Of promoting democracy overseas, Kerry said, "how fast you can do that and how rapidly others can embrace it and what can be expected over a period of time varies from place to place." Emphasizing his interest in setting realistic goals, he added: "Beware of the presidential candidate who just sort of says with a big paintbrush we're going to make everything all right overnight."
Kerry gives the Bandar Bush approach to the Middle-East a whack that should appeal to many bed-rock Republicans that don't trust the Saudis'.
Kerry has regularly attacked Saudi Arabia on the campaign trail as an unreliable partner in the fight against terrorism. He suggested he would punish the Saudis if they did not cooperate more fully on money laundering and the tracking of terrorist financing. "We cannot be hamstrung on Saudi oil," he said. "I don't believe we have a free voice in the Middle East as long as we are dependent on the oil card. That is exactly what gets played. I think there has been this sweetheart arrangement that has deprived us of that ability."
Kerry Says Global Democracy Is Not His Top Issue (washingtonpost.com)
Saturday, May 29, 2004
Amal Kadham Swadi, one of seven Iraqi female attorneys who are attempting to represent detained women, visited a detainee at a U.S. military base in Baghdad last November and later told The Guardian, "She was the only woman who would talk about her case. She was crying. She told us she had been raped. Several American soldiers had raped her. She had tried to fight them off, and they had hurt her arm. She showed us the stitches. She told us, 'We have daughters and husbands. For God's sake don't tell anyone about this.' "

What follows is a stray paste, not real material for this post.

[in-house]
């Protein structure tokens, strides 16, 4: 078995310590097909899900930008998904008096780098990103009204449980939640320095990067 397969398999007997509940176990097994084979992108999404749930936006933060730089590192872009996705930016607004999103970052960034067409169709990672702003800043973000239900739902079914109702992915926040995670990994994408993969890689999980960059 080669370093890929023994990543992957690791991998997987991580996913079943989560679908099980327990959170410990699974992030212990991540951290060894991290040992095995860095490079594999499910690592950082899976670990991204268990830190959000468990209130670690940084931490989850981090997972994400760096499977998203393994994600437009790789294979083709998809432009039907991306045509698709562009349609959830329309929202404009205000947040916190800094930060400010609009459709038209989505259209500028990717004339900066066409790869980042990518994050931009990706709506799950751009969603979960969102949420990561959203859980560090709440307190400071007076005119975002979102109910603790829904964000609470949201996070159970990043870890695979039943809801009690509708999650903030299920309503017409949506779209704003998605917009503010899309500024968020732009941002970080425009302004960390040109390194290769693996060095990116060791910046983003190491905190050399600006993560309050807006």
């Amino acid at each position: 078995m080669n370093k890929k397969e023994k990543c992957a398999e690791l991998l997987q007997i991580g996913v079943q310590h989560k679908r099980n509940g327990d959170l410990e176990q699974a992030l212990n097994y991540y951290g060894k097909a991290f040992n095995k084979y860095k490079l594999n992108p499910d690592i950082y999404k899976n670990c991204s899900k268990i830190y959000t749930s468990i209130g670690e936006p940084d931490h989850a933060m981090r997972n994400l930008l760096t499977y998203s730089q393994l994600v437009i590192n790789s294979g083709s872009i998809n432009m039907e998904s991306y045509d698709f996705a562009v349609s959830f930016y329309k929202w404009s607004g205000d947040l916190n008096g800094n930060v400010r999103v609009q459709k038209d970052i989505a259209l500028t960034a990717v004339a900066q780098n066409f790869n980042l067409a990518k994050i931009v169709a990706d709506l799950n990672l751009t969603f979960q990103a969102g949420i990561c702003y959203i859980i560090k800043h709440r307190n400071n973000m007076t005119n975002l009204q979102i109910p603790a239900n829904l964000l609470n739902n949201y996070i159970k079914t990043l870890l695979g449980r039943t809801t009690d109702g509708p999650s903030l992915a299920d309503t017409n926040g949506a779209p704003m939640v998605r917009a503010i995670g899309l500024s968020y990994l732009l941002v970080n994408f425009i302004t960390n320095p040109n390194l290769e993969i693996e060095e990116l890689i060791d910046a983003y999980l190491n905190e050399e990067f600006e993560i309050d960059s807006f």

Although the Taguba report makes specific reference to the abuse of female Iraqi prisoners, the Bush administration has refused to release photos of Iraqi women forced at gunpoint to bare their breasts—no doubt to spare Bush, Cheney, and Rumsfeld further embarrassment.
The Village Voice: Nation: Mondo Washington: Rape at Abu Ghraib by James Ridgeway
Thursday, May 27, 2004
When, if ever should torture be condoned? Dershowitz: Torture could be justified